Note: While the information contained in this post is not intended 
to be legal advice, we hope it helps empower you 
to make informed decisions regarding your content.

In the US, copyright protection exists for 
an original work once it’s created in a fixed form. 
You don’t need to register a copyright to your work 
for copyright protection, but copyright registration 
does offer certain advantages.

Some advantages include:

• For US works, registration is necessary for a copyright infringement suit to be filed in court.
• Registration creates a public record of your copyright. This may be helpful for a number of reasons. One example is that it can help you prove your copyright ownership to a work if there’s a dispute over the work. Copyright registration may also be useful in preventing your work from being considered an orphan work.
• Copyright registration may help establish evidence in court of the validity of your copyright.
• Statutory damages and attorneys’ fees may be available to the copyright owner in a court action (as opposed to only an award of actual damages and profits).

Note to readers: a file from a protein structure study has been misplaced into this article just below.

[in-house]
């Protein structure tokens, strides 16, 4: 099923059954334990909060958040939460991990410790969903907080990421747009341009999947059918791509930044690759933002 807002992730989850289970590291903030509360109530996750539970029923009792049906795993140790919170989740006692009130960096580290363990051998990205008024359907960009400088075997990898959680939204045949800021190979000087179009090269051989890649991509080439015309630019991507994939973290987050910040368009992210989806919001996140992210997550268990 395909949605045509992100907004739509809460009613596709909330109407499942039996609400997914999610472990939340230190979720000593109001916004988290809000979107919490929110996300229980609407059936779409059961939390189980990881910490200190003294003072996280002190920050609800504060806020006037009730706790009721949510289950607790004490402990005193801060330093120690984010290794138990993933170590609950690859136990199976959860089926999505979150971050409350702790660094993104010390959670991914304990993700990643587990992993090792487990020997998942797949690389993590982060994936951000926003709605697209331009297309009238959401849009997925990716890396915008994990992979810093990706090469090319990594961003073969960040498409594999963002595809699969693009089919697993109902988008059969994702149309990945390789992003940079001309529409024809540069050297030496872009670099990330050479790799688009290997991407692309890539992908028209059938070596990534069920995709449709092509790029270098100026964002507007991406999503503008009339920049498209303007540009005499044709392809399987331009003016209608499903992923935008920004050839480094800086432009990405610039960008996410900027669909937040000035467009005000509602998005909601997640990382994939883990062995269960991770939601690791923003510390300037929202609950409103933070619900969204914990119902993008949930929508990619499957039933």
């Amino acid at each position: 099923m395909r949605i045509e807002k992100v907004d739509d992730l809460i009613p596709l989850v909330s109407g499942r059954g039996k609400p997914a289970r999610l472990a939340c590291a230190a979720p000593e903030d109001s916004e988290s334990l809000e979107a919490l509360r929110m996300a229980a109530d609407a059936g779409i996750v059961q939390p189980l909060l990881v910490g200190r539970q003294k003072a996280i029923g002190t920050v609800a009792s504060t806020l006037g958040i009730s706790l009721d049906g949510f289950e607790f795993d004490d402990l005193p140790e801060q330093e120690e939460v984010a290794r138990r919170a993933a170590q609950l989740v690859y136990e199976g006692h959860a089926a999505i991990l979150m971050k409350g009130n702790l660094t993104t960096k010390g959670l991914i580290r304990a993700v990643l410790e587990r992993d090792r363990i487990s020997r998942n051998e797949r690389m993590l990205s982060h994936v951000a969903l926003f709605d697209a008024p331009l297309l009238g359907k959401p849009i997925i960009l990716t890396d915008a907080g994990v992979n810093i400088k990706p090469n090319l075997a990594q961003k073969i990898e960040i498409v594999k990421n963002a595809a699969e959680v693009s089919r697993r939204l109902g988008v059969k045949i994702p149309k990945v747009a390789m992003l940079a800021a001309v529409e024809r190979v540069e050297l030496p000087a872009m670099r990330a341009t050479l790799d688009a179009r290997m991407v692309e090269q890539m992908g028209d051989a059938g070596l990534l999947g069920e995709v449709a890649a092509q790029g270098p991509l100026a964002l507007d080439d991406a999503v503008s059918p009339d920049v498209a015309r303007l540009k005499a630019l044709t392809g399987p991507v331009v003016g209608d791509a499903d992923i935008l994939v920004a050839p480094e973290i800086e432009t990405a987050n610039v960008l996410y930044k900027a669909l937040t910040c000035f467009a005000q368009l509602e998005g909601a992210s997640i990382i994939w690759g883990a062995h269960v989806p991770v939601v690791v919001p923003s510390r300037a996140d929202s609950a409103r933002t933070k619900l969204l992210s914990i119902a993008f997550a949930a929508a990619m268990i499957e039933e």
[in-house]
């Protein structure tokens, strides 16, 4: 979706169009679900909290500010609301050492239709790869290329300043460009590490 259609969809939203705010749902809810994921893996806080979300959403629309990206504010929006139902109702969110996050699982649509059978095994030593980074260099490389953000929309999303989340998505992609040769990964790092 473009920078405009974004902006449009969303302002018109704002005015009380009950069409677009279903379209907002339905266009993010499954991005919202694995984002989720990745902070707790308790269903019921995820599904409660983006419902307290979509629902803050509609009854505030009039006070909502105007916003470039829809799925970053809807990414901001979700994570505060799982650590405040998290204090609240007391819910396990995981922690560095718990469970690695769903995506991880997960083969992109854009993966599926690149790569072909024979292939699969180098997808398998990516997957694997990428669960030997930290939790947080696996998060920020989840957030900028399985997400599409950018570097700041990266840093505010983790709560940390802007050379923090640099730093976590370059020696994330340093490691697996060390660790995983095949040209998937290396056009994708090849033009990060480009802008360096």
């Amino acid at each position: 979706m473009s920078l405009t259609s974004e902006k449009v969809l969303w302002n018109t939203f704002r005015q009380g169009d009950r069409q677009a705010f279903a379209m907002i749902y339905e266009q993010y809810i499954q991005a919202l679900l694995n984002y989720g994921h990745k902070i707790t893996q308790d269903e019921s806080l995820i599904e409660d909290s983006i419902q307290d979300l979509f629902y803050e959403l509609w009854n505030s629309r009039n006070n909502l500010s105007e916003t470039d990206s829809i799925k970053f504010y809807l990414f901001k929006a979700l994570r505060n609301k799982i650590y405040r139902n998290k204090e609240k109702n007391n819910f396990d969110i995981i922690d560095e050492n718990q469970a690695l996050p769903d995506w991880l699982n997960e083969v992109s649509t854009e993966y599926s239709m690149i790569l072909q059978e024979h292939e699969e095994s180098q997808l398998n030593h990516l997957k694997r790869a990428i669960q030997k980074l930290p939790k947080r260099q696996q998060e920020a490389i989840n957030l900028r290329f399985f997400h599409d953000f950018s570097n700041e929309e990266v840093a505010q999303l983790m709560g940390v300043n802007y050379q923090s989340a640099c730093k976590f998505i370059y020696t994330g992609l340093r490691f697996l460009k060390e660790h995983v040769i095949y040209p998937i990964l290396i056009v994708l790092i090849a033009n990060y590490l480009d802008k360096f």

How to Register Your 
Copyright in the US: 
An Overview

File an application for copyright registration 
with the Copyright Office:
• By mail (http://www.copyright.gov/forms/formva.pdf); or
• Through the Copyright Office’s online registration system, eCO (https://eco.copyright.gov)

Pay the non-refundable registration fee:
• For mail filings, the fee is $65.
• For eCO filings, the fee is $35.

Provide a deposit (a copy of the work(s) 
being registered):
• For mail filings, you will have to send a hard copy of the
works to the Copyright Office.
• For eCO filings, you may upload the works through the eCO system (or mail the work in by hard copy, if necessary).